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The Paris Independent School District board of trustees is scheduled to consider hiring an athletic director at Monday’s meeting.
“We interviewed four candidates Wednesday,” Superintendent Paul Jones said. “The committee will meet Monday morning and either name a finalist or choose to continue the search. We went ahead and put it on the board agenda just in case. I’m confident that we will name a finalist Monday.”
The session is set for 5:30 p.m. in the Paris High School commons area. The meeting was moved from the administration building to accommodate crowds expected for staff and student recognition.
Barry Bowman resigned as the head football coach and athletic director of Paris High School in late April after he was offered the job of defensive coordinator at Pine Tree High School in Longview.
Monday’s agenda also includes the first workshop for next year’s budget.
New Hope Center of Paris will host a free information session on community building from The Texas Homeless Network next month.
The session, which covers the issues of developing community collaboration and building effective coalitions, is set for 9 a.m. to noon June 11 at the Red River Region Business Incubator, located across from Kroger at 1445 Clarksville St.
This workshop is designed for case managers, and administrators of social service agencies and direct service agencies.
Using an open and informative format, Training Manager Kris Linenberger will address effective collaboration to help clients affected by homelessness. Linenberger will explain why agencies need to collaborate, and why it is beneficial for the whole community. Linenberger has been with THN in the community building role for the last two years and works to prepare agencies around the state to service their homeless populations.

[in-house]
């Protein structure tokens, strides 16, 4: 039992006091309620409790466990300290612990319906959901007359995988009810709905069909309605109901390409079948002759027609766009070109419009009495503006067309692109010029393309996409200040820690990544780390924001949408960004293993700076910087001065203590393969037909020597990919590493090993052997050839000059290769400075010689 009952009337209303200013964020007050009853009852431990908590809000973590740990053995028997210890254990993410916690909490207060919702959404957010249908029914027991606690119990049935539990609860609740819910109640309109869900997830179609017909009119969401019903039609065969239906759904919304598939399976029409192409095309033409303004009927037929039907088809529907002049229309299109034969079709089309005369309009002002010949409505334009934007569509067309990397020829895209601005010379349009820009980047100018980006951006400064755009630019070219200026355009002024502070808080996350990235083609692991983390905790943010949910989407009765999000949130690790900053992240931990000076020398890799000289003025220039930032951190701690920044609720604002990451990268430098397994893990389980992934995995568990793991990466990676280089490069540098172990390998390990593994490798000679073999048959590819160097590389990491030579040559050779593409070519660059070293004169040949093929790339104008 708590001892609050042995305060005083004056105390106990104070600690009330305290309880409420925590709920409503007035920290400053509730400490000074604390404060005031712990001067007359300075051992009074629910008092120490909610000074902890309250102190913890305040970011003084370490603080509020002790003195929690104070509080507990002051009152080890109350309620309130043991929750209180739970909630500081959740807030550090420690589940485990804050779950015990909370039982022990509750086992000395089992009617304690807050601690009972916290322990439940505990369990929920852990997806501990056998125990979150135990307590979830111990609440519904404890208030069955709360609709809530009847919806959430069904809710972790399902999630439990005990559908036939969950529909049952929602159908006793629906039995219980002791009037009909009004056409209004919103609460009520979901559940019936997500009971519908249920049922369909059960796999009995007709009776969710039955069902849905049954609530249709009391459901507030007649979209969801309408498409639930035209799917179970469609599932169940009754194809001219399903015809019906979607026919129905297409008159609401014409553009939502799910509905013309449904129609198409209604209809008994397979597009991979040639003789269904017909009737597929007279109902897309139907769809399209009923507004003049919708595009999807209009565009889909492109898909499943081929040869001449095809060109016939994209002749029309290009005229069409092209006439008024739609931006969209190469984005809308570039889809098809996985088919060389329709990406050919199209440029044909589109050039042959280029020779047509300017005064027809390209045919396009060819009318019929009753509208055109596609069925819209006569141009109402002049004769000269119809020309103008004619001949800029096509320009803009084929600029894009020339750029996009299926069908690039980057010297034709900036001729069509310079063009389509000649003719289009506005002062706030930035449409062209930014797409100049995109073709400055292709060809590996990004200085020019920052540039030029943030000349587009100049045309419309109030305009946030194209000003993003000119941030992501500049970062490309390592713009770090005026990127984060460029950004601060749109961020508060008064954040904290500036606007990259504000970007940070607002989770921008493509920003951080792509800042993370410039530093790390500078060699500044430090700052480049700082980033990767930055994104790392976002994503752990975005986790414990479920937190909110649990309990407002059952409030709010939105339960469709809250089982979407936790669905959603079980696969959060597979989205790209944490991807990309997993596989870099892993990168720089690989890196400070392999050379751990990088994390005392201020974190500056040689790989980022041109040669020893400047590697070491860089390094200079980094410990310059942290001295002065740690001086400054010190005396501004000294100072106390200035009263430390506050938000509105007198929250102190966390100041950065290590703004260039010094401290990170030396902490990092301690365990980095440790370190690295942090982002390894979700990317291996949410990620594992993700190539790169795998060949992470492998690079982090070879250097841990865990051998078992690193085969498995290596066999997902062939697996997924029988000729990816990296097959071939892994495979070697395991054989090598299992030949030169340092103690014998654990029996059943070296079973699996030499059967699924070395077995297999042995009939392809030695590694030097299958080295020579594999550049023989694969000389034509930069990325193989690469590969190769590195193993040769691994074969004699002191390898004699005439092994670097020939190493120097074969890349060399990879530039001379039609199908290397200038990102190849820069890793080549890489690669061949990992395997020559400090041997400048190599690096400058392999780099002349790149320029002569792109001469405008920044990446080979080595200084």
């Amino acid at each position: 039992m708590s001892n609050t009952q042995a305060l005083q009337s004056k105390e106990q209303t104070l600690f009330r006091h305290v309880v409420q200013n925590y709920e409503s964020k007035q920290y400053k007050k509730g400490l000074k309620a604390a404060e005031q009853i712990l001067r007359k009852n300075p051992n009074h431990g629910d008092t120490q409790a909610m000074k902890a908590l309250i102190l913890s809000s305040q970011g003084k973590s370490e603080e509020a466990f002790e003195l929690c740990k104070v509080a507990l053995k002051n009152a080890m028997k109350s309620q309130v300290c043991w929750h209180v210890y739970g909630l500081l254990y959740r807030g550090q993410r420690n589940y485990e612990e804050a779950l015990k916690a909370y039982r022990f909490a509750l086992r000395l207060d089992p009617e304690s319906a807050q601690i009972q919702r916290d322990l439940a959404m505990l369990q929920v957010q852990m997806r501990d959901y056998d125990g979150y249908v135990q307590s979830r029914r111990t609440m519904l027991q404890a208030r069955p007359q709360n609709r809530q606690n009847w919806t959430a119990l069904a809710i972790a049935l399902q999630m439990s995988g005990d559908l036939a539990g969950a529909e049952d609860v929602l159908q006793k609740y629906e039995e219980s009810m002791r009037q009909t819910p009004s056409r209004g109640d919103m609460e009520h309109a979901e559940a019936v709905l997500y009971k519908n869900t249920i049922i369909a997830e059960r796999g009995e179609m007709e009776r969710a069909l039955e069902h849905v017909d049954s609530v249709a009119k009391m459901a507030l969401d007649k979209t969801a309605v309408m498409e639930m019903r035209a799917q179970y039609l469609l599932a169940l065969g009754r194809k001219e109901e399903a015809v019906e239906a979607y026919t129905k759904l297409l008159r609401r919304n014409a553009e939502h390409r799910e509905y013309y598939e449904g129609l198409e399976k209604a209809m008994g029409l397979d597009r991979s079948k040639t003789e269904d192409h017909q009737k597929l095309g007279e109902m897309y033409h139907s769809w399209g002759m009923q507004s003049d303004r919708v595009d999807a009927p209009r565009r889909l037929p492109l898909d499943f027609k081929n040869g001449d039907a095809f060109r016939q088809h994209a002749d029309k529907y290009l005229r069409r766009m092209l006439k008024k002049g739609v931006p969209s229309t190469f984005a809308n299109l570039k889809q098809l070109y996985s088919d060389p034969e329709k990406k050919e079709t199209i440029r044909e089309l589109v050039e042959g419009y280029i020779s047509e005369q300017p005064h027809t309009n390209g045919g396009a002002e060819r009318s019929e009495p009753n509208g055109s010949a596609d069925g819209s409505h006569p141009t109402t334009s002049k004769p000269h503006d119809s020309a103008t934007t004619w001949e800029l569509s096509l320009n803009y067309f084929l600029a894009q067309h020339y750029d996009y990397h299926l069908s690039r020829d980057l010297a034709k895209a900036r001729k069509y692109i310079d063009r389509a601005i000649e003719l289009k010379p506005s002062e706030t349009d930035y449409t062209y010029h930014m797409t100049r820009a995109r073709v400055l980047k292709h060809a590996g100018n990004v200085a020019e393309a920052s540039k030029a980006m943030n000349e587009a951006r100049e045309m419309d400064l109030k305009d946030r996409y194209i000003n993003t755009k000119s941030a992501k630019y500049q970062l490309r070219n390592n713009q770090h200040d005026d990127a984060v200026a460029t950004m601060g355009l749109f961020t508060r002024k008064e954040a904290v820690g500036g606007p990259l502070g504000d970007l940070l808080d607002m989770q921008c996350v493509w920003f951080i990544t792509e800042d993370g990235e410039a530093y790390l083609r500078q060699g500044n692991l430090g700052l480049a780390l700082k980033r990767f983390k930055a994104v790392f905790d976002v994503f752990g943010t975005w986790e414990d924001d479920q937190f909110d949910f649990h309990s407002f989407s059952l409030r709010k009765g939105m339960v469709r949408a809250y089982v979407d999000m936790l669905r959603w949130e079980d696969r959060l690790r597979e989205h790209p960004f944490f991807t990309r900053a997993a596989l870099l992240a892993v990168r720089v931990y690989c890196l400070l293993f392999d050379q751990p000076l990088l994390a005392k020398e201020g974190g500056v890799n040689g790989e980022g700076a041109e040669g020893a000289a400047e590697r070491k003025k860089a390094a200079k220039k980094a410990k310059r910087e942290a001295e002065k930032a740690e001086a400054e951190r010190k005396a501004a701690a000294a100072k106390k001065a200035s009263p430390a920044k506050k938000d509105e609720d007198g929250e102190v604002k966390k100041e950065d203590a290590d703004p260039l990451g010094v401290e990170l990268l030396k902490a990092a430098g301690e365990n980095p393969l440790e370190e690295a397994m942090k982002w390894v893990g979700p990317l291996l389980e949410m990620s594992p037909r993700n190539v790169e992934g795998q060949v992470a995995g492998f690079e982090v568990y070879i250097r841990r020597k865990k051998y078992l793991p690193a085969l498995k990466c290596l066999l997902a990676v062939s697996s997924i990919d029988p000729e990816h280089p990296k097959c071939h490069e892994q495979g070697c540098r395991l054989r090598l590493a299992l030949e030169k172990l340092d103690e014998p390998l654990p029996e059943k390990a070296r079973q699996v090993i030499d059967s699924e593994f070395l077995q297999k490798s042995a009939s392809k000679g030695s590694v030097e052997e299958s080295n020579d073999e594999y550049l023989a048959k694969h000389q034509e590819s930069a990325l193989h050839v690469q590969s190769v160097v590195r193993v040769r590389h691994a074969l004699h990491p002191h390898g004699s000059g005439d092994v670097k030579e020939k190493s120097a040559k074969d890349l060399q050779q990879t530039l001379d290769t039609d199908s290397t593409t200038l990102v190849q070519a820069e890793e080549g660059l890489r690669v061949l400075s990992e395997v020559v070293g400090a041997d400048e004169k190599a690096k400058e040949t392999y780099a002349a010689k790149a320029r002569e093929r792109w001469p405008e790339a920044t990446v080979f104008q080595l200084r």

Balance of State Director Eric Samuels will also discuss successful coalition building, which is key in linking communities with resources and effectively serving a targeted population. Samuels has more than five years of community resource building experience working around the state.
Both Samuels and Linenberger work the Balance of State territory, which includes over 210 counties across Texas.
A volunteer group praying for area students is looking for more people willing to bow their heads.
“I think the message has got to go out that we need more prayers for the students we’ve got coming in with the seniors going out,” Kay Holleman said at a recent meeting of the committee that coordinates the prayer effort.
There are currently 1,360 people praying for 1,473 students in North Lamar, Paris, Chisum and Roxton – including all the juniors and seniors and most of the sophomore. Many volunteers are praying for more than one student. Now the group is looking for new volunteers and seeing if they can persuade more to take on an additional student.